Japanese companies take a stab at vegan meat
A conversation with the CEO of SoMeat
Western countries like the UK and the US have dominated the vegan food tech scene for the past couple of decades. Impossible Foods (US), THIS (UK), and Oatly (Sweden) are some companies that have really made a splash.
But what about Japan?
Other than tofu and other soy products, ready-to-eat vegan alternatives in Japan are hard to come by. Most of the vegan alternatives are brought in from other countries, like Denmark’s Naturli’ Foods or Scotland’s Bute Island Sheese.
But, that’s starting to change. There has been a boom in vegan products in just the past couple of years, and there are now more domestic companies making vegan alternatives.
Next Meats, a soy and pea-protein-based meat substitute, has made huge leaps since they launched just last year in 2020. What started as a domestic company has now expanded to Taiwan, Singapore, Hong Kong, and Vietnam. Plus, it has plans to expand to the US, China, India, and parts of Europe very soon.
Another company changing the industry is Somenoya, a tofu manufacturer that has been around since 1862. In recent years, they expanded their product offerings and launched a line of vegan meat products called SoMeat. I sat down with their CEO, Atsuto Ono, to chat about the story behind the brand, sustainability in Japan, and the future of the company.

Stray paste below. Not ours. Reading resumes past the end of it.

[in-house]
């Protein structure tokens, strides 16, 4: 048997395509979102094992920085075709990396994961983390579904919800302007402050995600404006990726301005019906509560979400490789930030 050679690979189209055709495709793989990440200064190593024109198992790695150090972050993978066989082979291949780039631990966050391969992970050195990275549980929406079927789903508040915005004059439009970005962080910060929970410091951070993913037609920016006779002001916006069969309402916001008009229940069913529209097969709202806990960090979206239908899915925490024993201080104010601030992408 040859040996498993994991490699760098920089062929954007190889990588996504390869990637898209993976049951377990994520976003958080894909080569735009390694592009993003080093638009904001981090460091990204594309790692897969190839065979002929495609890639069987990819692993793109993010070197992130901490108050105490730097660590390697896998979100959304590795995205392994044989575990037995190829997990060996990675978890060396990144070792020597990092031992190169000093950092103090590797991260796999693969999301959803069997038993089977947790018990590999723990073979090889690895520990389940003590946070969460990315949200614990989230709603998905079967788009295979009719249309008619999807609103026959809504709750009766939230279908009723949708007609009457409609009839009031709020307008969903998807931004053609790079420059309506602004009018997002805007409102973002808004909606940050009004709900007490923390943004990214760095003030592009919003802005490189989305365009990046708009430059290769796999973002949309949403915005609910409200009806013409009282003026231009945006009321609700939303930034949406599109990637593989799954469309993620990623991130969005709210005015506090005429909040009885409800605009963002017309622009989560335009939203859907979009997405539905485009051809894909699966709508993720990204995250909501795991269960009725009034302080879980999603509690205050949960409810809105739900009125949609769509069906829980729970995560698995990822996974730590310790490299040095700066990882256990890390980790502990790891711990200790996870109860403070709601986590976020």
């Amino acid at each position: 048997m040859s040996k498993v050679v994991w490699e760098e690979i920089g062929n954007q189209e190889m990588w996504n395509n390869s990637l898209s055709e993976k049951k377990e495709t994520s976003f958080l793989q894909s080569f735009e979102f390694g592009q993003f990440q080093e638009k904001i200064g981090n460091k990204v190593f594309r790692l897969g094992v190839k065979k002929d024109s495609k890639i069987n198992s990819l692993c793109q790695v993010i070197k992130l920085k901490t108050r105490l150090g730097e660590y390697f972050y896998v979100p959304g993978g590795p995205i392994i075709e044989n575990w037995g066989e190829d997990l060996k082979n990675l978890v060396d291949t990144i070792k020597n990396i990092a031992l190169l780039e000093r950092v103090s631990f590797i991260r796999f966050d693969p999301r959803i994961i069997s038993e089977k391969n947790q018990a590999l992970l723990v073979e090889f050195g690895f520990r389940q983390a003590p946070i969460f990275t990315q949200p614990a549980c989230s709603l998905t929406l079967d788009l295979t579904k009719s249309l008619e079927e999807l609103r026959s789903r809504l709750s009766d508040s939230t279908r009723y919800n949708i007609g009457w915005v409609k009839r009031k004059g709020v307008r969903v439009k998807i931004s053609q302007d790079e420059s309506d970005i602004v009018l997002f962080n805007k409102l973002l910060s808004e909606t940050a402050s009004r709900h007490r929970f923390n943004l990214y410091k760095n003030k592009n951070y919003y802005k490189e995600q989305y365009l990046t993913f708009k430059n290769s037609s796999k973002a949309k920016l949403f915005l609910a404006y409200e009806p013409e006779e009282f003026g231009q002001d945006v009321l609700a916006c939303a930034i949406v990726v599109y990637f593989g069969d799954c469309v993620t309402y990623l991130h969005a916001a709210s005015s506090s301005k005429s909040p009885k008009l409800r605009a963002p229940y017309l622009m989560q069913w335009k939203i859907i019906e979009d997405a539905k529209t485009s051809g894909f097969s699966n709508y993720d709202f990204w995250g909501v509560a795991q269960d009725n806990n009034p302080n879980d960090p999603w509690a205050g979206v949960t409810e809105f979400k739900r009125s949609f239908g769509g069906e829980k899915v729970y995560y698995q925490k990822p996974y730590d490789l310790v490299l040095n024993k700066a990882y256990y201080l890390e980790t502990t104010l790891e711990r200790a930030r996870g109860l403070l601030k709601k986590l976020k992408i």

I first wanted to know what made him decide to branch out into vegan meat.
“It was 2009 when I had my daughter. At that time, I started thinking about the future.”
After her birth, Ono-san started researching online about the environmental situation and felt sorry that his daughter would have to live in a declining world.
“I felt I needed to fix it, or at least try to recover the planet for my daughter. I started thinking about what kind of things I could do. Finally, I found a Meat-Free Monday program that was established that same year, in 2009. I realized that plant protein can help with sustainability because animal agriculture is one of the biggest causes of climate change.
Then, I started lectures for Japanese people [e.g. employees, business owners, industry people, government agencies] because, at that time, there weren't that many people that understood that animal agriculture equals climate change. After one of the lectures, I saw a Facebook post that said, ‘Today’s lecture was great. Mr. Ono is a great lecturer,’ and whatnot. But then underneath that post was a picture of his steak dinner. Therefore, I changed my mind. Information alone is not enough. I need to make alternative meat. I thought since I am a tofu maker, I can make sustainable meat using soybeans.”
They started making alternative meat in 2014 and officially launched the SoMeat product label in 2018. However, the public’s response was not as enthusiastic as he had hoped.
“Until 2019, just before COVID, the sales were really bad for 5-6 years. We were just focused on selling to Japanese vegan or vegetarian people, and that was a really small target. At that time [in 2014], the most important thing was for me to stay vegan. I had watched Forks Over Knives, and after that, I decided to shift to a completely vegan diet.